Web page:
I’ve seen two lines of speculation swirling about the internets as to why Bush will stubbornly resist to the bitter end. The first is that there are secrets within the Justice Department that are so devastating to the Bush administration that he cannot risk losing a friendly Attorney General. If so, the potential damage must be large because Bush prefers a dysfunctional Justice Department to possible disclosure of “issues.”
The second (and less conspiratorial) reason is that Bush is waiting until the Senate is in recess to make a recess appointment of a administration-friendly AG. Or…maybe not.
Ultimately, there is only one way to force Gonzales out of office, and Robert Greenwald has launched a video and petition to help make that happen:
The impeachment petition can be found here.
The vengeful side of me is enjoying the impotence, and, yes…even the damage, caused to a rogue Bush administration as they cling to Gonzales while he drags them all over the cliff. In that sense, the longer he stays, the better. But as a patriotic American, I feel strongly that a well-functioning, effective, and lawful Justice Department is critical for our democracy. I sure hope Fredo falls on his sword soon.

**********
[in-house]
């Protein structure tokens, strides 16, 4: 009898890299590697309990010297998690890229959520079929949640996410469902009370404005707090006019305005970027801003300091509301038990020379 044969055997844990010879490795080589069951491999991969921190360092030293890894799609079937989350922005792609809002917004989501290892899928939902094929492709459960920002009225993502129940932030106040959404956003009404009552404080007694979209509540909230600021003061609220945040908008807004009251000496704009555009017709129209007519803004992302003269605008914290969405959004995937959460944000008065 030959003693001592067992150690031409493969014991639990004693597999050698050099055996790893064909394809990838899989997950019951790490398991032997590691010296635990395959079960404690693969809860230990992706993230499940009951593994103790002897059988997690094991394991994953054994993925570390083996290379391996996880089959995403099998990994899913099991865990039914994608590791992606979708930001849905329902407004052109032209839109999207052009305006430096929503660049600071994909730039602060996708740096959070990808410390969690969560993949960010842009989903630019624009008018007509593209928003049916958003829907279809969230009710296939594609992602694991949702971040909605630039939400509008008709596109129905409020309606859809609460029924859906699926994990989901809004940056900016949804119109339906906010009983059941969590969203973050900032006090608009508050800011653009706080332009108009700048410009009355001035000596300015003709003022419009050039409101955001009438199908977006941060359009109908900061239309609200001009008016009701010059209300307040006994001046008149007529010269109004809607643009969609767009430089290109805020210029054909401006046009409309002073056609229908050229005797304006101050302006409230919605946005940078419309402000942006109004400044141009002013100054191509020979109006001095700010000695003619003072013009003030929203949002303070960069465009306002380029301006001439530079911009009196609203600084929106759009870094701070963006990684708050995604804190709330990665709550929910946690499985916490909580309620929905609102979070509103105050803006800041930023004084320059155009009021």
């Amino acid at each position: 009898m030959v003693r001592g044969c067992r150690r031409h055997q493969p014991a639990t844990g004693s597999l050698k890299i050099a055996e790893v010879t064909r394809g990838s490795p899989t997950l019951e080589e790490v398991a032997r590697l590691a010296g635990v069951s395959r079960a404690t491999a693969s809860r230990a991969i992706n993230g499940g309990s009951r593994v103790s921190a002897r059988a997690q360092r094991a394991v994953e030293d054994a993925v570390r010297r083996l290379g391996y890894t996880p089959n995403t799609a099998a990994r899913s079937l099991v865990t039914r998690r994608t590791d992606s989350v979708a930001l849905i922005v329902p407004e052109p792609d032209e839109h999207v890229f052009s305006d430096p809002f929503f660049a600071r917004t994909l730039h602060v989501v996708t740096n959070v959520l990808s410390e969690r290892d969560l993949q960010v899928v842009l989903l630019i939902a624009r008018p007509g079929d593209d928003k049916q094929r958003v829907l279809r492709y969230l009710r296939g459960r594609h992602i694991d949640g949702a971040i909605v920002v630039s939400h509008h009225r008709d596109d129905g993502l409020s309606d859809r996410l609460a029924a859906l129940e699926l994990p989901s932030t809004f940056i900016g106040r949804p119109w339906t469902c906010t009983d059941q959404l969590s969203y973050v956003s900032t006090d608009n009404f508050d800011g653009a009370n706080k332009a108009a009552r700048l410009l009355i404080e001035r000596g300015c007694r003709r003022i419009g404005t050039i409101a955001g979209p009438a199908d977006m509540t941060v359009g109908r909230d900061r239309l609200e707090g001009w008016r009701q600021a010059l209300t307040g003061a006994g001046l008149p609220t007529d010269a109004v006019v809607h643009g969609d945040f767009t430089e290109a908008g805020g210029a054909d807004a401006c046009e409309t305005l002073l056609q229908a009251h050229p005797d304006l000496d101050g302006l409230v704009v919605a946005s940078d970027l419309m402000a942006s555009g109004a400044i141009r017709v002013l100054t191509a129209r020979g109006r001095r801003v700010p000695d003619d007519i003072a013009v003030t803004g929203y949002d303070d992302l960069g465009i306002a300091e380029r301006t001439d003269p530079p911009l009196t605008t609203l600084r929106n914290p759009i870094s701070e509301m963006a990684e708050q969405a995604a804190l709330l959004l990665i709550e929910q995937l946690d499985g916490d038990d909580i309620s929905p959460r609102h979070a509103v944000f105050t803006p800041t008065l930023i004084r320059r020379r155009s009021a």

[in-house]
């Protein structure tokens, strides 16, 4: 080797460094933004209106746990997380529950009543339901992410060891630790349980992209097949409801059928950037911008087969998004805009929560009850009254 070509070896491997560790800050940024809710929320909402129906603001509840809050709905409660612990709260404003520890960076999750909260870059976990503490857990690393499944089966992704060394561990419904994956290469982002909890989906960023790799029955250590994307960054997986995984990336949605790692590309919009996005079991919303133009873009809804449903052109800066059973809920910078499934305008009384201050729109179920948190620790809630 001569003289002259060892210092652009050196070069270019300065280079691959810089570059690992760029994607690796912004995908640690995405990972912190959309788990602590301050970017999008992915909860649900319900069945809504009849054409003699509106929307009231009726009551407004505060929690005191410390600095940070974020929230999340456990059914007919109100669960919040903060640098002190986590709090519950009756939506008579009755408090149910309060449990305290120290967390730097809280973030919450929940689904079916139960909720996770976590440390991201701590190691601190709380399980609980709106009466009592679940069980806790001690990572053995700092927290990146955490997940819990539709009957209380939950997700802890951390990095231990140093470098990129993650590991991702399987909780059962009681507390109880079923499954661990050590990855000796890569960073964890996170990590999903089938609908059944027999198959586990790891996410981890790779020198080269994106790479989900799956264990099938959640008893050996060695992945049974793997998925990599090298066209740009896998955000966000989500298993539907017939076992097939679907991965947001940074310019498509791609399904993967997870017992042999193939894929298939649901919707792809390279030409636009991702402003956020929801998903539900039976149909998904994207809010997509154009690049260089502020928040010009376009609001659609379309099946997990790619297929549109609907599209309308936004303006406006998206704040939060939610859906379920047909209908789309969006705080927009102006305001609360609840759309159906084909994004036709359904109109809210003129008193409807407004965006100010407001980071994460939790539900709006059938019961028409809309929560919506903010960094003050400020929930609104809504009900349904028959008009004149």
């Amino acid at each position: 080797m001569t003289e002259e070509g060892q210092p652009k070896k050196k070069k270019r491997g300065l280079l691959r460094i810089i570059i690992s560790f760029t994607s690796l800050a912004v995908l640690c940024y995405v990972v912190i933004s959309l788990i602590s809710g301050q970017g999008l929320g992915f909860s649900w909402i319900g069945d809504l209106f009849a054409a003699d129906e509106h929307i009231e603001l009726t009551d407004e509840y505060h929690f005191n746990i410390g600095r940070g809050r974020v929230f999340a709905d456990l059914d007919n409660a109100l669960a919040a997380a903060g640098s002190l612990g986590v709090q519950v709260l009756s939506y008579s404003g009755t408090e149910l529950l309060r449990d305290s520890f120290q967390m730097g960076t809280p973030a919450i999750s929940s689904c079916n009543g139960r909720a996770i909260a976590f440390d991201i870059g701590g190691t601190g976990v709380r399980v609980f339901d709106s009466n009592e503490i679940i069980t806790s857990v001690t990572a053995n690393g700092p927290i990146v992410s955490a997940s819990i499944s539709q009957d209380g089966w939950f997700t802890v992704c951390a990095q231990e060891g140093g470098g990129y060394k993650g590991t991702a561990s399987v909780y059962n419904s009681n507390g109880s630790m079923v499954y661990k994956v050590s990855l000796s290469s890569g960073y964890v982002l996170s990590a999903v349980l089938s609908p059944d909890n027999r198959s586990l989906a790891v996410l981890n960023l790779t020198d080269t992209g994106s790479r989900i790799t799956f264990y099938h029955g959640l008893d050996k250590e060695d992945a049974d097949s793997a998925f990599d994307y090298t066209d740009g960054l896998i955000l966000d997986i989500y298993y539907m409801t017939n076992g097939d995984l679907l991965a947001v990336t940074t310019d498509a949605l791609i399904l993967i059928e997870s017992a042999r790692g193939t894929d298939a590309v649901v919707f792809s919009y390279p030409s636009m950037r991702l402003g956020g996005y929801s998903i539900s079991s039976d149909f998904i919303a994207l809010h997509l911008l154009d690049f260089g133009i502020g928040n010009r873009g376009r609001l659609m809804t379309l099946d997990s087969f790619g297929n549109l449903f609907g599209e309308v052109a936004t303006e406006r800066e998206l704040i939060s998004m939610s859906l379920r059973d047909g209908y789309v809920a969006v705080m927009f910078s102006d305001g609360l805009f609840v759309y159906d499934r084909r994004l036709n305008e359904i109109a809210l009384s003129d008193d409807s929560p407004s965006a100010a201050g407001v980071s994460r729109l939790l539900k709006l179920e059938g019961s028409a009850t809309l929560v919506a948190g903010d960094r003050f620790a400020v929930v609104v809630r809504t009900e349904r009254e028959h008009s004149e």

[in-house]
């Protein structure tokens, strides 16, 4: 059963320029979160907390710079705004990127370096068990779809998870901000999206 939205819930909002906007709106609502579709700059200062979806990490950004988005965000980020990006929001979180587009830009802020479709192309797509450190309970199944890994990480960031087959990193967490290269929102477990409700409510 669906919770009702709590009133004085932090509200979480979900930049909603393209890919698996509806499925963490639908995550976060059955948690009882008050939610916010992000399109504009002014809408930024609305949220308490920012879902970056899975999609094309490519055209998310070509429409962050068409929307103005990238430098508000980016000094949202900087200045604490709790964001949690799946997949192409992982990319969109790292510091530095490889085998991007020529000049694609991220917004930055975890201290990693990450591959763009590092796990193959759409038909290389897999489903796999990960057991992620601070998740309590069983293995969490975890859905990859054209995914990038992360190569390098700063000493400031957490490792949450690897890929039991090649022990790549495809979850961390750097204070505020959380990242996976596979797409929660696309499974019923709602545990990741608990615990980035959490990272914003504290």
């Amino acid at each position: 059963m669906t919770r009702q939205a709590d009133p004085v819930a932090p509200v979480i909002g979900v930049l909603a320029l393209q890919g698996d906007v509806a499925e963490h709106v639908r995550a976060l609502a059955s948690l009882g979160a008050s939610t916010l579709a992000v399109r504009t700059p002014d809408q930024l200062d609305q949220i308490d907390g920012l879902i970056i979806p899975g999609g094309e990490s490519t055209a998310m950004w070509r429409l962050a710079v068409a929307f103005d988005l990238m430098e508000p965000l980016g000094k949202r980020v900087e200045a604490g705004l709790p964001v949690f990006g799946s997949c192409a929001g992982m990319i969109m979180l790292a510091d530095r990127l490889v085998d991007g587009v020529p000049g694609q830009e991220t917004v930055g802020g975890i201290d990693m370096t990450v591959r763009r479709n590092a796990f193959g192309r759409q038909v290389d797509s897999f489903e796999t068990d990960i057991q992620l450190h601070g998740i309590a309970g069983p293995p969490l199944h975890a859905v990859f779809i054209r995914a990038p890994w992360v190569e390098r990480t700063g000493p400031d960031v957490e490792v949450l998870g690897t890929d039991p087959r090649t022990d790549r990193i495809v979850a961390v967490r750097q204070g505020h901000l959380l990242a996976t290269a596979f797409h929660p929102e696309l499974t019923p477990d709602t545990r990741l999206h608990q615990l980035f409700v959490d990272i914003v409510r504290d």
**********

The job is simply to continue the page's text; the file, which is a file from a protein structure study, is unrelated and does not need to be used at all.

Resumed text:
Some citizens are upset with Port of Seattle Commissioner Pat Davis:
Davis, who has been a commissioner for 22 years, is accused of malfeasance and misfeasance for her role in signing a memo extending payments of retired port Chief Executive Mic Dinsmore’s $339,841 salary by up to one year past his retirement date.
[King County Superior Court Judge Charles] Mertel ruled that the allegations of wrongful conduct in office are legally and factually sufficient to merit allowing the petition to continue.
“These are sad things when public officials are called to answer to charges like these,” Mertel said after issuing his decision, which allows the petition’s charges to be condensed into a 200-word ballot synopsis to be reviewed by his court Thursday.
“Maybe it is well justified, maybe it isn’t, but obviously the voters will have to answer that.”
The next step for Davis will be to appeal to the state Supreme Court. If not, or if she loses there, the “pro-recall” folks will need to get 149,124 signatures to place the recall on the ballot.
(Postman has more.)
Man…if only the process could be that simple for the PUSA!
Raymond Shaw Reagan Dunn